Facts May Not Mean What They Say.

A few weeks ago I gave a talk to the Forty Plus Club, here in Washington D.C., an organization founded in the 1930s as a support group and training site for workers forty and over who found themselves without jobs or job prospects. I spoke about the importance of ignoring so-called “factual” information that was de-motivating. I will elaborate on this topic here.

First of all, “facts” are often not accurate. Despite the dictionary definition of a fact as: “Something that actually exists; reality; truth”, there are many examples of “facts” that evidence or circumstances have later proven to be completely false. If you think about what once was assumed to be factually true and is now proven not to be, you will uncover many examples, ranging from the earth is flat to the number of planets in the solar system to margarine is better for your health than butter to undersea drilling for oil is a low-risk proposition to the very definition of time itself.

The Meaning of Facts

Of even more significance, the meaning we give to facts can vary tremendously. For example, does the fact that the unemployment rate increased in April from 9.7% to 9.9% mean that it is getting harder to find a job? No, the rate increased because job prospects appeared brighter and many people who had given up looking for work decided to re-enter the job market. The essential perspective to maintain in contemplating “factual information” is to first examine the fact carefully, and not simply accept it at face value, second to find an interpretation of the fact that works as positively as possible for you, and third place relatively little emphasis on facts that are de-motivating, and greater emphasis on facts that support you in your move forward, whether on a career path or in a prospective or actual relationship.

Let’s take an example. If you read that there are 10 applicants for every available job opening, step one is to examine the fact carefully: perhaps that’s a national, rather than a local, figure, a figure which might include millions of people with less education or experience than you. Step two, find an interpretation of the fact that works for you rather than against you. In this example, you could conclude that you will have to apply for ten jobs in order to land one – not such a bad prospect. Step three, rather than dwelling on the intense competition that exists for jobs, you could focus on researching what characteristics the successful job applicants shared. This process can be applied just as easily to relationships. For example, if the odds of marrying after age forty are low, what might you be able to discover about those who successfully partnered? Remember that any fact relating to the odds of something happening is constructed from a pattern in the shape of a bell curve, and that all bell curves have outliers that contradict the basic premise – if the odds of marrying after 40 are one in ten, that means that there had to be some people who married at 41, 42, 43, etc.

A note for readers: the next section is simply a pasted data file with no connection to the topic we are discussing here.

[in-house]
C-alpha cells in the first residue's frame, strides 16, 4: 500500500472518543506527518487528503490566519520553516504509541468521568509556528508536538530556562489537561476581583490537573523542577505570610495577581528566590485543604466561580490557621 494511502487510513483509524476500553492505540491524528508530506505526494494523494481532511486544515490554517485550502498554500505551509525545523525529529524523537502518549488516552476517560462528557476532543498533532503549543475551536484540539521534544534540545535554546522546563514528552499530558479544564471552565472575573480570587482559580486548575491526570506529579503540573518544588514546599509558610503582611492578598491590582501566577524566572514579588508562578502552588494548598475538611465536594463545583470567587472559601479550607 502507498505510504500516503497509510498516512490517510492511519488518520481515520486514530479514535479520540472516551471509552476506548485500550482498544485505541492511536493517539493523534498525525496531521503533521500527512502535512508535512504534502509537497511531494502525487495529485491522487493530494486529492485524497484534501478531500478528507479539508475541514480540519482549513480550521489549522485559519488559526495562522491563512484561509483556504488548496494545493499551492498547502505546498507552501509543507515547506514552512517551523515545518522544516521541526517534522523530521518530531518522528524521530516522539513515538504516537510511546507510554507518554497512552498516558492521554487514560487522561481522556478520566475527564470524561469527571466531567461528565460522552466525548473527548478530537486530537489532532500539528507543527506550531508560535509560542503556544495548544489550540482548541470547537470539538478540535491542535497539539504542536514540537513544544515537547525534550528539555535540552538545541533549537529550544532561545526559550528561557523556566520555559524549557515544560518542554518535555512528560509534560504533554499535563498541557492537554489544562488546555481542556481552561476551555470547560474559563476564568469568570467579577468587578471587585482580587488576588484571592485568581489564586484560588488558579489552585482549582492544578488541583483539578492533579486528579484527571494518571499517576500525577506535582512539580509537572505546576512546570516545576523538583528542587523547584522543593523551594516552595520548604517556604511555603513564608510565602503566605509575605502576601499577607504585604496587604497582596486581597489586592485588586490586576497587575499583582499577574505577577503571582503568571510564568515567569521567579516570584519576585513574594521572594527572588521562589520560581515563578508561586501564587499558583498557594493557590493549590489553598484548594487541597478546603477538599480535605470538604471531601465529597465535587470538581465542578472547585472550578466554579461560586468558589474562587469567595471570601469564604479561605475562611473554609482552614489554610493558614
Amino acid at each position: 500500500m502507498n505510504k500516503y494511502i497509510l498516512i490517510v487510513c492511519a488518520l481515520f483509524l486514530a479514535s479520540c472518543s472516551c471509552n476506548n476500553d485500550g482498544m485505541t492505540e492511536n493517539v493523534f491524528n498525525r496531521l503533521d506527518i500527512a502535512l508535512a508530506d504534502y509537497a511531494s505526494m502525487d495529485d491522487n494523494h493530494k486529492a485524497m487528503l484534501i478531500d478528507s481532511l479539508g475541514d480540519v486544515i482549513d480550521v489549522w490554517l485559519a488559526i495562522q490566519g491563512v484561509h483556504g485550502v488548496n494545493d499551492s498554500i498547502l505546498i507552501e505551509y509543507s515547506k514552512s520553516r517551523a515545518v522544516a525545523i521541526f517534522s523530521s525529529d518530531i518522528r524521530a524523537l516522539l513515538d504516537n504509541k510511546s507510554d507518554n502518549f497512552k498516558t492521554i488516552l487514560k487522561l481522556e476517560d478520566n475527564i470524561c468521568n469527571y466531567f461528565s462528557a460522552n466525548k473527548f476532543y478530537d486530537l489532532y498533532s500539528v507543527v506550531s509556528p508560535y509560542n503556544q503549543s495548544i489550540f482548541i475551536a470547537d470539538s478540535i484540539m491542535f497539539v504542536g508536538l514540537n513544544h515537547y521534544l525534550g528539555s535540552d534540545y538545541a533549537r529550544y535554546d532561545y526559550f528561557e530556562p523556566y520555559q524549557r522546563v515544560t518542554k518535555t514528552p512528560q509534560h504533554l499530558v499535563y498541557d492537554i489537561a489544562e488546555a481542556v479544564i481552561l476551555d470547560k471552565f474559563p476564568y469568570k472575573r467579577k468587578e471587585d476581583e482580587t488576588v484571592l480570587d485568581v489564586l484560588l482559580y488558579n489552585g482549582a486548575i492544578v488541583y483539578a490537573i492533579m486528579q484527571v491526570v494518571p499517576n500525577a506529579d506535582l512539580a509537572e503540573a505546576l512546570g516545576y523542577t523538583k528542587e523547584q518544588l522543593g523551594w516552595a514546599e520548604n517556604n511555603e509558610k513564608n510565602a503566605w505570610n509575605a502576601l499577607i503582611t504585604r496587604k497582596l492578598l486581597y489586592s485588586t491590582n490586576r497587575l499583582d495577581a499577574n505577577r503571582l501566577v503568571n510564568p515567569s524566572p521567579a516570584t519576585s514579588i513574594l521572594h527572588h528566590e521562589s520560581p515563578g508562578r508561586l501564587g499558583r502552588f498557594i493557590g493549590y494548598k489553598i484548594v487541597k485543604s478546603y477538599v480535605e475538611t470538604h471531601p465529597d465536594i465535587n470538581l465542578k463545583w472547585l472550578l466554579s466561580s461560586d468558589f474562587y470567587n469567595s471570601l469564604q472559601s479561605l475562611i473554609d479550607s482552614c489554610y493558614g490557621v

Don’t allow facts to discourage you. They are merely pieces of information. Instead, find ways to use the information that the fact provides to your advantage. Remember, they may not mean what they seem to say.